Most festival crowds won't miss football
Festivals making final preparations for this weekends events are going out of their way to make sure that Oranje fans will be able to watch Sunday's World Cup match between the Netherlands and Mexico without issue. Festival organizers across the country are scrambling to provide large screens so supporters can cheer on Holland, newspaper Parool reported.
Football rivalry will ultimately be a focus at the Festival Mundial in Tilburg, where the program's content is largely dominated by performances rooted in Mexican culture. "We think it's super-fun that we have to play against Mexico, because Mundial's guest country this year is Mexico," a spokesperson told the newspaper.
A large projection screen will be set up outside the Park Podium for festival-goers, and organizers say they expect a large group of Mexican football fans for the match on Sunday due to this year's music schedule. "[The lineup] Friday night is completely dominated by Mexican artists."
"We knew from the start that there was a chance that the Netherlands would have to play football, so we only have need a little push in the programming," the spokesperson said.
Meanwhile, at the Awakenings festival in Spaarnwoude, visitors will get a choice between two viewing areas to catch every minute of the game. The screening areas will be disbursed around the six-stage music fest, which will continue according to schedule. Likewise, fans at the Down The Rabbit Hole fest in Beuningen, Gelderland will be able to watch the match, but they will have to make a choice between watching football or listening to the music.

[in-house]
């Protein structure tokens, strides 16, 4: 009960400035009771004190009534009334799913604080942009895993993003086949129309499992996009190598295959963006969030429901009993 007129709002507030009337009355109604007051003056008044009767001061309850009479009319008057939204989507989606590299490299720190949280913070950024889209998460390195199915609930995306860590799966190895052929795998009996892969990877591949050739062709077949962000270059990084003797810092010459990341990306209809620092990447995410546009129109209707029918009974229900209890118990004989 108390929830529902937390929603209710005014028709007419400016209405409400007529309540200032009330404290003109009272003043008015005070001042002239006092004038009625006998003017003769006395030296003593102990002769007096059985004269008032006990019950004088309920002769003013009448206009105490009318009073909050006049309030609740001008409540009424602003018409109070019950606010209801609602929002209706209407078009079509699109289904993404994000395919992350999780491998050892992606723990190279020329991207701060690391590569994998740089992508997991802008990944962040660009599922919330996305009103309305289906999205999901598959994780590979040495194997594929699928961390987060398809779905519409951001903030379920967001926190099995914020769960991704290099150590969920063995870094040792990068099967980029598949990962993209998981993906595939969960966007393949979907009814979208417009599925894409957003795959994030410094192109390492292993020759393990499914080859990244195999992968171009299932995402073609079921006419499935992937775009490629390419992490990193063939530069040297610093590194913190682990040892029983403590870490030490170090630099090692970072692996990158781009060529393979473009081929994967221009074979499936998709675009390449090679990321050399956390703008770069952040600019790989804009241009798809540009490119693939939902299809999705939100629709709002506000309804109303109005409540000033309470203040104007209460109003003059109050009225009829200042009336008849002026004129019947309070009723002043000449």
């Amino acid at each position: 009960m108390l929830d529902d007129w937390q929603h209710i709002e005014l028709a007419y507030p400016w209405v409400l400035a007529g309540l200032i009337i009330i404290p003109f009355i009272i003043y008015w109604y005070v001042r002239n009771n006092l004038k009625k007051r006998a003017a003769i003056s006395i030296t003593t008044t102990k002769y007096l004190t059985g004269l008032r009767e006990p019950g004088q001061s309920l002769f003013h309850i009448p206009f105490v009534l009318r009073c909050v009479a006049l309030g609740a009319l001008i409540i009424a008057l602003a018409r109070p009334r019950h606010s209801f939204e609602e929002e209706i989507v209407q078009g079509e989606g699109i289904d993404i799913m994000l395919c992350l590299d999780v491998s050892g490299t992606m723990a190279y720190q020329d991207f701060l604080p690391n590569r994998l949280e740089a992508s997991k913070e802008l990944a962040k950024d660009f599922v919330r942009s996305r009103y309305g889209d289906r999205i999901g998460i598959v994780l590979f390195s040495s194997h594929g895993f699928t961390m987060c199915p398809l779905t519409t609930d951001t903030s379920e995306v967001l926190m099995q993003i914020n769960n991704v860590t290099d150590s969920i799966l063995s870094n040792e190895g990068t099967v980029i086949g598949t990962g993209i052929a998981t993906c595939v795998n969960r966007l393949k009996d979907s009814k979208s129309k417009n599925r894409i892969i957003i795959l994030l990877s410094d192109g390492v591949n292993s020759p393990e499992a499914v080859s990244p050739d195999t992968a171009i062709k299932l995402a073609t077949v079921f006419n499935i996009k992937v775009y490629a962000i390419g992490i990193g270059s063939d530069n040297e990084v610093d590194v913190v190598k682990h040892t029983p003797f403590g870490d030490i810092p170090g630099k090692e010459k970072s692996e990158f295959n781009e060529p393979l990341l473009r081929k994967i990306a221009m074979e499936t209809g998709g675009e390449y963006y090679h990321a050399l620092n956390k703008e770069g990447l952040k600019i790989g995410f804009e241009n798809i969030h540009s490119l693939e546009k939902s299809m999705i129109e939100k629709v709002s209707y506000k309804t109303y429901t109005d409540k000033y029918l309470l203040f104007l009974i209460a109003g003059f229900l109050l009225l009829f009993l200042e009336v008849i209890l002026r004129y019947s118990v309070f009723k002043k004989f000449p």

The festival does not have plans to change their schedule around the World Cup knockout match, but organizers pre-arranged a big screen for the World Cup in advance as a precaution against this type of scenario.
Visitors to Parkpop in Den Haag, which drew 250,000 attendees last year, will not be able to make a choice between music and football. The free festival will not set up any viewing areas for Sunday's match.
"People come for the music," a Parkpop spokesperson told the paper.